US 4768791 A
A workpiece-holding plug has six sector-shaped segments that expand outwardly in a radial direction when in use and in contact with a lathe center. The segments have tapered outer wall portions which assume a precise cylindrical shape when the plug is expanded so that the central axis of the lathe center is maintained in precise concentric relationship to the central axis of the workpiece. The plug is of a particular construction which ensures that each of the segments shifts radially outwardly an equal distance, and yet has sufficient resiliency for self-contraction when the work operation is completed so that the plug may be readily removed from the workpiece. The plug has particular utility for holding a press roller on a lathe during reconditioning of the outer rubber surface of the roller.
1. An expandable plug for use in the machining of a hollow cylindrical workpiece comprising:
a body having a generally cylindrical base section, a certain number of sector-shaped finger portions, and a plurality of sector-shaped workpiece-engaging segments equal in number to said certain number,
said finger portions being generally arranged in the overall shape of a cylinder disposed in concentric relationship to said base section,
each of said finger portions integrally interconnecting said base section and a corresponding one of said segments,
said segments each including an arcuate outer wall portion normally tapered in a radially inwardly direction, said wall portions together normally having a frustro-conical configuration larger in diameter than said base section and disposed in concentric relationship to the latter,
said workpiece-engaging segments each having an arcuate, tool-engaging wall portion, said tool engaging portions together presenting a recess in the shape of a truncated cone having a central axis that is coaxial with said base section,
said truncated cone being tapered in a direction opposite to the direction of taper of the frustroconical configuration presented by said workpiece engaging segments,
each of said segments presenting respective flat wall surfaces that lie in a common plane adjacent said finger portions and generally perpendicular to said central axis for abutting contact with an inner flange of the hollow workpiece,
said body being comprised of a resilient material for enabling radially outwardly flexing of each of said workpiece-engaging segments when said wall surfaces are in abutting contact with said flange and when a tool received in said recess exerts a force in a direction toward said base section,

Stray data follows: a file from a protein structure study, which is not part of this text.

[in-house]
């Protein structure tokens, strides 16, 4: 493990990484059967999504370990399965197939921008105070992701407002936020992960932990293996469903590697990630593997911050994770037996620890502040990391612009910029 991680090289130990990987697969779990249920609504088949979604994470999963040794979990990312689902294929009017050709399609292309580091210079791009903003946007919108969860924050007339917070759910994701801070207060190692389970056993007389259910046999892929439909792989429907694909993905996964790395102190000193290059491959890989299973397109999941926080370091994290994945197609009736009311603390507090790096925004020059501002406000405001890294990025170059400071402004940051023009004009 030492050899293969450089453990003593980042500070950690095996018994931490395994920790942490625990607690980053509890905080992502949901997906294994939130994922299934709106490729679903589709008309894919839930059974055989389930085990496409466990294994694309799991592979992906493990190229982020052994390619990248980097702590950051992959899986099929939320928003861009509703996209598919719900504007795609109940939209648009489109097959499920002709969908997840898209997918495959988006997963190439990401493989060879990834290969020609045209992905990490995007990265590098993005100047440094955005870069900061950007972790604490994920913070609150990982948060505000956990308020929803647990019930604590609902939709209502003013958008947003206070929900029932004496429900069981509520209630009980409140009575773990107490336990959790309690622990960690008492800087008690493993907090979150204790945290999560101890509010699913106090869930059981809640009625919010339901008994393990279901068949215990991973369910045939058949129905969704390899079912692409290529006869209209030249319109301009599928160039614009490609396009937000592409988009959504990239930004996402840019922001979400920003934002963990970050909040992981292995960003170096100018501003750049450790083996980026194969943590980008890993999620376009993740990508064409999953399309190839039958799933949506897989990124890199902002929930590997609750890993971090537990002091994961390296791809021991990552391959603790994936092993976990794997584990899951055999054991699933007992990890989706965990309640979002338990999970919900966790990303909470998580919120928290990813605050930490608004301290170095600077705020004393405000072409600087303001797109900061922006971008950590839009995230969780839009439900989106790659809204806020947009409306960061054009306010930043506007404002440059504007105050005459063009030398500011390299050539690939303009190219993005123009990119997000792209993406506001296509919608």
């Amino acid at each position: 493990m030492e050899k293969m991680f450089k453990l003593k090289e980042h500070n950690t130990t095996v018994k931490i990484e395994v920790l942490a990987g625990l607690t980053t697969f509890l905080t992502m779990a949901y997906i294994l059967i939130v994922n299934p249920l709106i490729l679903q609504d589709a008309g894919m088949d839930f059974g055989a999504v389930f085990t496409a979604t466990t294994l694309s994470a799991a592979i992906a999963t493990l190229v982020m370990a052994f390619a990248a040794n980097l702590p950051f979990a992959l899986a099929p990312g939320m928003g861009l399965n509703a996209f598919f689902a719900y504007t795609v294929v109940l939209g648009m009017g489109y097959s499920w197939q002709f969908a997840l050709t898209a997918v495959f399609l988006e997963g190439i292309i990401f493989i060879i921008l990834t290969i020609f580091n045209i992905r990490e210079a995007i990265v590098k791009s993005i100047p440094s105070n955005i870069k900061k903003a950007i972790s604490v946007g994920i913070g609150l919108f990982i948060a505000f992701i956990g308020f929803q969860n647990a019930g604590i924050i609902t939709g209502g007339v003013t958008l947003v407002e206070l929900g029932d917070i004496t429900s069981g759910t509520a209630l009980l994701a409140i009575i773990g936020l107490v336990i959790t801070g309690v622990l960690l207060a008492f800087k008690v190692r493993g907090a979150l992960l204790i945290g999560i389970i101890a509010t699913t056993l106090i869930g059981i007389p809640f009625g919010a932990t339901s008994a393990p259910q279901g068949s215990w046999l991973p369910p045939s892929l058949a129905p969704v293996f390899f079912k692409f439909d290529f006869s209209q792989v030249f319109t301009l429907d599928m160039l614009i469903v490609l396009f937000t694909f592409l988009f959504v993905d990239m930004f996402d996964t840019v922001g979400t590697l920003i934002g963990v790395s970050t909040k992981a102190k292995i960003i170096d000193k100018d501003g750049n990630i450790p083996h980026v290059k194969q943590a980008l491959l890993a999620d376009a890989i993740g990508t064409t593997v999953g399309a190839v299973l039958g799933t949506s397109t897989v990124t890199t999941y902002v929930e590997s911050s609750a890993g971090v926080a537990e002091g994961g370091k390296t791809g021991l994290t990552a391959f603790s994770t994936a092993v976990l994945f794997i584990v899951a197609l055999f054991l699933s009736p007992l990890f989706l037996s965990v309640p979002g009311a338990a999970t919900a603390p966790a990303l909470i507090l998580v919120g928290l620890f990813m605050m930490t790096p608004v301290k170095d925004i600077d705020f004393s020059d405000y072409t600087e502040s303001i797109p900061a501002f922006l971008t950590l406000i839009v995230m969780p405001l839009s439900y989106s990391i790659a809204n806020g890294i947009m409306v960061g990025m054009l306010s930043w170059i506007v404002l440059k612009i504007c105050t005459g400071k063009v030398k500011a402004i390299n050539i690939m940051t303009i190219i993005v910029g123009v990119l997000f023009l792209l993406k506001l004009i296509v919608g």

said outer wall portions of said segments when flexed outwardly lying in a true reference cylinder that is concentric with said central axis for securely gripping the workpiece during machining thereof.
2. The invention as set forth in claim 1, wherein said material comprising said body consists of heat treated spring steel.
3. The invention as set forth in claim 1, there being six workpiece-engaging segments each of substantially identical configuration.
4. The invention as set forth in claim 1, wherein each of the finger portions are completely separate from adajacent portions and are separated from the same by slots extending in respective planes that extend through said central axis, said slots also separating corresponding segments from adjacent segments.
5. The invention as set forth in claim 1, wherein said body further includes structure defining a threaded bore extending along said central axis for selective engagement with a plug-removing tool.
1. Field of the Invention
The present invention broadly relates to an expandable mandrel or plug especially adapted to securely hold a rubber surfaced roller of a printing press on a lathe in accurate, precise alignment with centers of the same so that the rubber surface of the roller can be ground to dimensions within extremely close tolerances. More particularly, the invention concerns a grinding plug formed of a body having resilient, sector-shaped segments which flex outwardly to engage an interior wall of the press roller; the body is of a particular configuration which ensures that all of the segments shift an equal distance during flexing to maintain the central axis of the lathe centers in perfect alignment with the longitudinal axis of the roller.
2. Description of the Prior Art
Rubber-surfaced rollers of a printing press must be reconditioned from time to time after periods of extended use. In normal practice, the roller is removed from the press and sent to a reconditioning facility where the old and worn rubber material surrounding the metallic roller is removed. Next, a new section of rubber is affixed to the metal cylinder by glue or other means.
However, special precautions must be taken to ensure that the outer surface of the rubber is in the shape of a true cylinder that is concentric with the central axis of the roller. To this end, the roller is typically mounted on a lathe and the outer surface of the new rubber section is ground to a smooth cylindrical configuration. Press manufacturers often specify, in this regard, that the finished rubber outer surface should be concentric with inner cylindrical walls of the roller which normally receive the roller bearings to a dimension of 0.001 inch.
In accordance with conventional practice, bearings within the printing press rollers are often replaced at the same time that the rubber rollers are taken out of service for resurfacing. Consequently, the rollers are shipped to the reconditioning facility without bearings, and personnel at the reconditioning facility must then press in new bearings compatible with the lathe so that the roller may be held in alignment with the centers of the lathe. Once the resurfacing operation is completed, the bearings are then removed by a second pressing operation before the roller is returned to the location where the printing press is in service. As can be appreciated, the steps in pressing in and pressing out of temporary bearings for supporting the roller during the resurfacing and machining process represent an expenditure which significantly increases the overall cost of the reconditioning operation accordingly.